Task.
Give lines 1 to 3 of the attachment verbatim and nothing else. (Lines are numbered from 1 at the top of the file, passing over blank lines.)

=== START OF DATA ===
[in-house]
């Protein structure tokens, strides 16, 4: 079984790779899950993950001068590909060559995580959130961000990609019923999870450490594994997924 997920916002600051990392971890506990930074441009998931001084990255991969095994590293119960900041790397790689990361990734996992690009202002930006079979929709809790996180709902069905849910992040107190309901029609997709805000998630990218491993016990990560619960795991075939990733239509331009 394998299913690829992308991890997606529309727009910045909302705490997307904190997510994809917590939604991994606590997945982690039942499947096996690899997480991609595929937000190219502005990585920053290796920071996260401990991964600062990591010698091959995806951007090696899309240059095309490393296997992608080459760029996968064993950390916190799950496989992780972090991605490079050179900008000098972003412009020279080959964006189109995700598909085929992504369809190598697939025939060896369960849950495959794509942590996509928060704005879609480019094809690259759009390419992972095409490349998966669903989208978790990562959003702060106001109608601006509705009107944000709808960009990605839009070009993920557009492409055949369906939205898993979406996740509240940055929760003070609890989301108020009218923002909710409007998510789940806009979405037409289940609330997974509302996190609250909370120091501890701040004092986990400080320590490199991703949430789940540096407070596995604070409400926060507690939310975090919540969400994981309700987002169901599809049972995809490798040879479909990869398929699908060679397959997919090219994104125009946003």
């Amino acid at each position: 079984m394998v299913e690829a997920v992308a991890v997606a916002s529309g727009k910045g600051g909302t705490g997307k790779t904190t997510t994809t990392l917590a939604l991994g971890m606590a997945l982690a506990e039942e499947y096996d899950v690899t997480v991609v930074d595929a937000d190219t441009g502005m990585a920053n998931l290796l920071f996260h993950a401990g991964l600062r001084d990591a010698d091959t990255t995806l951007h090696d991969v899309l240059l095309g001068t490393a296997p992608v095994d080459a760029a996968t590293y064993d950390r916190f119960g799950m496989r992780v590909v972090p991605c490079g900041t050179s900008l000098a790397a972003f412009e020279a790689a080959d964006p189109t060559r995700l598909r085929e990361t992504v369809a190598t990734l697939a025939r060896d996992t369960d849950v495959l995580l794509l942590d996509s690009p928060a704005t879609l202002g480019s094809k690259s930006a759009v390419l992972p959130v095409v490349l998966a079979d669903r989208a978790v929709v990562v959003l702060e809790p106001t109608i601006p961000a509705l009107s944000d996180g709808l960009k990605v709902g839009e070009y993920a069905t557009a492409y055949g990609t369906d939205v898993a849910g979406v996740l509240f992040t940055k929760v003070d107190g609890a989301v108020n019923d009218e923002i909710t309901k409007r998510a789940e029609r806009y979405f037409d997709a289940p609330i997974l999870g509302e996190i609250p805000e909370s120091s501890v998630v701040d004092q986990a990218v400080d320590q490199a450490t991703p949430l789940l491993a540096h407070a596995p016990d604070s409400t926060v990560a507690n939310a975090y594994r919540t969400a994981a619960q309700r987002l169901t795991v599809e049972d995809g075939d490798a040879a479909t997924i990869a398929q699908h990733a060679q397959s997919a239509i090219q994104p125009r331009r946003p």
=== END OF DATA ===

[in-house]
């Protein structure tokens, strides 16, 4: 079984790779899950993950001068590909060559995580959130961000990609019923999870450490594994997924 997920916002600051990392971890506990930074441009998931001084990255991969095994590293119960900041790397790689990361990734996992690009202002930006079979929709809790996180709902069905849910992040107190309901029609997709805000998630990218491993016990990560619960795991075939990733239509331009 394998299913690829992308991890997606529309727009910045909302705490997307904190997510994809917590939604991994606590997945982690039942499947096996690899997480991609595929937000190219502005990585920053290796920071996260401990991964600062990591010698091959995806951007090696899309240059095309490393296997992608080459760029996968064993950390916190799950496989992780972090991605490079050179900008000098972003412009020279080959964006189109995700598909085929992504369809190598697939025939060896369960849950495959794509942590996509928060704005879609480019094809690259759009390419992972095409490349998966669903989208978790990562959003702060106001109608601006509705009107944000709808960009990605839009070009993920557009492409055949369906939205898993979406996740509240940055929760003070609890989301108020009218923002909710409007998510789940806009979405037409289940609330997974509302996190609250909370120091501890701040004092986990400080320590490199991703949430789940540096407070596995604070409400926060507690939310975090919540969400994981309700987002169901599809049972995809490798040879479909990869398929699908060679397959997919090219994104125009946003």
């Amino acid at each position: 079984m394998v299913e690829a997920v992308a991890v997606a916002s529309g727009k910045g600051g909302t705490g997307k790779t904190t997510t994809t990392l917590a939604l991994g971890m606590a997945l982690a506990e039942e499947y096996d899950v690899t997480v991609v930074d595929a937000d190219t441009g502005m990585a920053n998931l290796l920071f996260h993950a401990g991964l600062r001084d990591a010698d091959t990255t995806l951007h090696d991969v899309l240059l095309g001068t490393a296997p992608v095994d080459a760029a996968t590293y064993d950390r916190f119960g799950m496989r992780v590909v972090p991605c490079g900041t050179s900008l000098a790397a972003f412009e020279a790689a080959d964006p189109t060559r995700l598909r085929e990361t992504v369809a190598t990734l697939a025939r060896d996992t369960d849950v495959l995580l794509l942590d996509s690009p928060a704005t879609l202002g480019s094809k690259s930006a759009v390419l992972p959130v095409v490349l998966a079979d669903r989208a978790v929709v990562v959003l702060e809790p106001t109608i601006p961000a509705l009107s944000d996180g709808l960009k990605v709902g839009e070009y993920a069905t557009a492409y055949g990609t369906d939205v898993a849910g979406v996740l509240f992040t940055k929760v003070d107190g609890a989301v108020n019923d009218e923002i909710t309901k409007r998510a789940e029609r806009y979405f037409d997709a289940p609330i997974l999870g509302e996190i609250p805000e909370s120091s501890v998630v701040d004092q986990a990218v400080d320590q490199a450490t991703p949430l789940l491993a540096h407070a596995p016990d604070s409400t926060v990560a507690n939310a975090y594994r919540t969400a994981a619960q309700r987002l169901t795991v599809e049972d995809g075939d490798a040879a479909t997924i990869a398929q699908h990733a060679q397959s997919a239509i090219q994104p125009r331009r946003p």